The Paradise Papers: Corporate reputation and risk by association

Over the last few weeks, the so-called Paradise Papers — a leak of millions of files relating to offshore investments — have been generating a constant stream of news stories and social media posts. Some of the world’s most high-profile figures, including Formula One champion Lewis Hamilton and the Queen, have had their tax haven activity exposed. And IT companies are finding themselves under particular scrutiny.

Companies in the spotlight

Polecat data reveals the companies being associated negatively with the Paradise Papers and shows that IT is the second most frequently mentioned industry. Only energy companies received a higher number of mentions. This is true of both online news media sources and social media conversations: on social media, there have been over 8,000 posts so far discussing IT companies and the Paradise Papers.

Apple has received the highest exposure in social media. The world’s most profitable company currently has $252 billion stashed offshore, and the Paradise Papers reveal that in 2013, Apple moved the firm holding most of its untaxed offshore money to Jersey, following a crackdown on Irish tax practices.

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Receiving the highest level of scrutiny in online media is Navigator Holdings — the shipping company with links to both US government figures and Putin’s family, followed by Glencore and then Apple.

The Paradise Papers: Mapping industries and countries
The Paradise Papers: Mapping industries and countries

Six degrees of separation

But is any of this relevant to companies who have not been directly linked with the Paradise Papers and who may even be without offshore firms and billions of pounds of untaxed cash? Well, the six degrees of separation theory posits that you are only ever six people away from any other person in the world. It’s a theory that was (almost) confirmed by Microsoft researchers several years ago, who looked at billions of electronic messages and found that any two strangers are on average separated by 6.6 degrees of separation.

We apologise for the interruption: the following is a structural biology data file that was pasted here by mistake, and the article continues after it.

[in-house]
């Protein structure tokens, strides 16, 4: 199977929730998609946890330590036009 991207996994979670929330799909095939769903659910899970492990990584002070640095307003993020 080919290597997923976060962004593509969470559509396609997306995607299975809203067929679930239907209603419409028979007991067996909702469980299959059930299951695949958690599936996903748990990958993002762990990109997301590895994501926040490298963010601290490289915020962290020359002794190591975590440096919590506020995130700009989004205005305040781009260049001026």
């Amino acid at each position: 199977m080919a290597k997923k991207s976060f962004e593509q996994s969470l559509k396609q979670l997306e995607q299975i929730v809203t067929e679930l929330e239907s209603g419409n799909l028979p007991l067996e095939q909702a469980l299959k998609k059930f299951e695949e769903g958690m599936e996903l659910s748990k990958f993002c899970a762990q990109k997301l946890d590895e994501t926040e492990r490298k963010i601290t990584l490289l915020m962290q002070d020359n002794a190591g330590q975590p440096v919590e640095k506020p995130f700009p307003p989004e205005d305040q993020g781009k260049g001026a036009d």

As an individual, you’re not responsible for the actions of the people in your vast network, but in business it’s a different story. It’s very easy for a business to have its reputation tarnished by association with another company embroiled in a scandal. And when every company has a significant digital footprint and social media never sleeps, bad news can be detected and disseminated faster than ever.

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Added to this is the fact that governments are finding new ways to crack down on corporate non-compliance. The Criminal Finances Act 2017 means that companies can be found liable for failing to prevent tax evasion by either a member of staff or an external agent working on the company’s behalf, even when the business was not involved or was unaware of the tax evasion.

This can effectively make companies responsible for the actions of other companies and individuals in their wider network, which is particularly challenging for organisations with extensive global supply chains.

The Paradise Papers: Volume of activity
The Paradise Papers: Volume of activity

Knowing your network

With governments and the public losing patience with corporate misconduct and tax evasion, it’s more important than ever for organisations to get on top of risks posed to their reputation and licence to operate by those with whom they do business in their global supply chains.

This means having risk management solutions in place that can give you a view of the real-time exposure of your whole value chain and the companies in your network as well as within your own organisation.

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Artificial intelligence and big data analytics now enables the universe of unstructured data embedded online and in social media posts to be interrogated for risk signals associated with a company’s entire asset base, tangible or intangible, to identify emerging risks to reputation and licence to operate and enable rapid intervention.

In addition to technology, it’s also important to have robust processes in place for supplier procurement and audit, and ensure that compliance is included in agent KPIs. Within your own organisation, it’s essential to think about how to create a culture of compliance, and to make sure that your messaging around ethical behaviour is loud and clear.

The platforms that ensure bad news spreads fast can also be used by companies to their own advantage. Make sure that you have the technology in place to spot the warning signs in time.

 

Sourced by Bronwyn Kunhardt, co-founder and COO at reputation technology specialist Polecat

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Nick Ismail

Nick Ismail is the editor for Information Age. He has a particular interest in smart technologies, AI and cyber security.